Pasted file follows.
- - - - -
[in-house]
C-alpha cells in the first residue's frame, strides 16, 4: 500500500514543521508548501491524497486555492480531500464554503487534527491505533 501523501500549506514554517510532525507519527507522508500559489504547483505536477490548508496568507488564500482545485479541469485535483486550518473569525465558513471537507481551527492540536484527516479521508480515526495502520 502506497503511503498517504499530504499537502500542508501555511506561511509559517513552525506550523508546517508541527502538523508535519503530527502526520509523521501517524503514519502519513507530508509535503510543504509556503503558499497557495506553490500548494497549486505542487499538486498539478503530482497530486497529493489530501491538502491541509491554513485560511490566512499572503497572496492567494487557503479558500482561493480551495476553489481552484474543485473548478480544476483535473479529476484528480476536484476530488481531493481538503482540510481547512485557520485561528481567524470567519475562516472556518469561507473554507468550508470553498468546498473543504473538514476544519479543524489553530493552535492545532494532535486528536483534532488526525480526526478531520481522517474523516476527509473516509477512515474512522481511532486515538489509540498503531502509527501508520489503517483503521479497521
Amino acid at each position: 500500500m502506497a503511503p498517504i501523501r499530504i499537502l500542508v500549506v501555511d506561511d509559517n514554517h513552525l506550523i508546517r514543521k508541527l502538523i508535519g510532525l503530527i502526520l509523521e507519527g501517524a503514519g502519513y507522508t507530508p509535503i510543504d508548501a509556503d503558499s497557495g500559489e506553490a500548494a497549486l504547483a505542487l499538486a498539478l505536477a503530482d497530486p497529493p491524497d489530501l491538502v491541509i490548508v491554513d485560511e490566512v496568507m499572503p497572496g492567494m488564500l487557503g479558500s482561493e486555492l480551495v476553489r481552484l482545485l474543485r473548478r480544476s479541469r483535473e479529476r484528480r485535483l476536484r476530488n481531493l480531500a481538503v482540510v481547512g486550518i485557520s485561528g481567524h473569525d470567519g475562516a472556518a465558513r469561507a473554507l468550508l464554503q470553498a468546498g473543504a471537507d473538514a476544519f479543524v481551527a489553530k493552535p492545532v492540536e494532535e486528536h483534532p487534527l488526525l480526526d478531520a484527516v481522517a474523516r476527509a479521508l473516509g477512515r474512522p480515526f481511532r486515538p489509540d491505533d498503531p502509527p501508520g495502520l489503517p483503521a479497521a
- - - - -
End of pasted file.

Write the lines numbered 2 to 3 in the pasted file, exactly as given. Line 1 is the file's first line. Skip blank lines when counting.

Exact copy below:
C-alpha cells in the first residue's frame, strides 16, 4: 500500500514543521508548501491524497486555492480531500464554503487534527491505533 501523501500549506514554517510532525507519527507522508500559489504547483505536477490548508496568507488564500482545485479541469485535483486550518473569525465558513471537507481551527492540536484527516479521508480515526495502520 502506497503511503498517504499530504499537502500542508501555511506561511509559517513552525506550523508546517508541527502538523508535519503530527502526520509523521501517524503514519502519513507530508509535503510543504509556503503558499497557495506553490500548494497549486505542487499538486498539478503530482497530486497529493489530501491538502491541509491554513485560511490566512499572503497572496492567494487557503479558500482561493480551495476553489481552484474543485473548478480544476483535473479529476484528480476536484476530488481531493481538503482540510481547512485557520485561528481567524470567519475562516472556518469561507473554507468550508470553498468546498473543504473538514476544519479543524489553530493552535492545532494532535486528536483534532488526525480526526478531520481522517474523516476527509473516509477512515474512522481511532486515538489509540498503531502509527501508520489503517483503521479497521
Amino acid at each position: 500500500m502506497a503511503p498517504i501523501r499530504i499537502l500542508v500549506v501555511d506561511d509559517n514554517h513552525l506550523i508546517r514543521k508541527l502538523i508535519g510532525l503530527i502526520l509523521e507519527g501517524a503514519g502519513y507522508t507530508p509535503i510543504d508548501a509556503d503558499s497557495g500559489e506553490a500548494a497549486l504547483a505542487l499538486a498539478l505536477a503530482d497530486p497529493p491524497d489530501l491538502v491541509i490548508v491554513d485560511e490566512v496568507m499572503p497572496g492567494m488564500l487557503g479558500s482561493e486555492l480551495v476553489r481552484l482545485l474543485r473548478r480544476s479541469r483535473e479529476r484528480r485535483l476536484r476530488n481531493l480531500a481538503v482540510v481547512g486550518i485557520s485561528g481567524h473569525d470567519g475562516a472556518a465558513r469561507a473554507l468550508l464554503q470553498a468546498g473543504a471537507d473538514a476544519f479543524v481551527a489553530k493552535p492545532v492540536e494532535e486528536h483534532p487534527l488526525l480526526d478531520a484527516v481522517a474523516r476527509a479521508l473516509g477512515r474512522p480515526f481511532r486515538p489509540d491505533d498503531p502509527p501508520g495502520l489503517p483503521a479497521a